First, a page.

We decided we needed more than just pride on the line, though. The losing team has to bear the shame of singing karaoke in front of our summer camp -- Oh, and the other teams get to decide the song! If this wasn't going to motivate me, I don’t think anything would have!
So Garrett and I got to work. He built me a personalized training program along with a nutrition plan. He couldn’t stress enough to me that I needed to commit to the diet in order to thin down and get strong. So I did.
The first day I weighed in at 203 lbs, which is considered overweight for my height. I knew I had a lot of work ahead of me. The first day was honestly the toughest because I was extremely out of shape and I hadn’t trained hard in over five years! I was able to tough it out and finish the first week without actually dying. I can't even express to you how sore I was. When I got home that first night, I couldn’t get up from my chair without immediately falling back down. Day one was so bad my legs had given out on me!
Another surprise to me was just how hard it is to stay to a good diet! It’s tough to cook and eat as healthy as Garrett wants me to! My first time meal-prepping for the week took me over five hours to shop, chop, and cook all of my food. 5 weeks in, I’ve cut that down to 3 hours, which is a big difference.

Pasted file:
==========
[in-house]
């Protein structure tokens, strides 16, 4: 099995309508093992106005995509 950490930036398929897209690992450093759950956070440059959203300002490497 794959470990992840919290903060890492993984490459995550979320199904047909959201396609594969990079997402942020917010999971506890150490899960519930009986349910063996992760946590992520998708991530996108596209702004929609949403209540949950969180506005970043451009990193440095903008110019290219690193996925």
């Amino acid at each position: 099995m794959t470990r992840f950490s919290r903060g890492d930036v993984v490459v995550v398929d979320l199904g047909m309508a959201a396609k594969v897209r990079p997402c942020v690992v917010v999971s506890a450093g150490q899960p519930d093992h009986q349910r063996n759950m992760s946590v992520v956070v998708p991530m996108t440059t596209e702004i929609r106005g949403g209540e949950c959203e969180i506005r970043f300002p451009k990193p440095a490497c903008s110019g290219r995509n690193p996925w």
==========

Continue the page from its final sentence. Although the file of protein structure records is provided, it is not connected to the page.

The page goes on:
Typical Day :
Breakfast Shake: 1 scoop of protein, a cup of strawberries, half a cup of blueberries, two cups of milk, and 5 macadamia nuts.
My first snack is an ounce of deer sausage, half an orange, and 15 cashews.
Lunch is a bag of frozen veggies (broccoli, water chestnuts, and carrots steamed), usually 5 ounces of chicken, a handful of grapes, a handful of carrots and a cup of strawberries.
My second snack of the day is the same as my first snack, 1 oz of deer meat, the other half of orange and 15 cashews.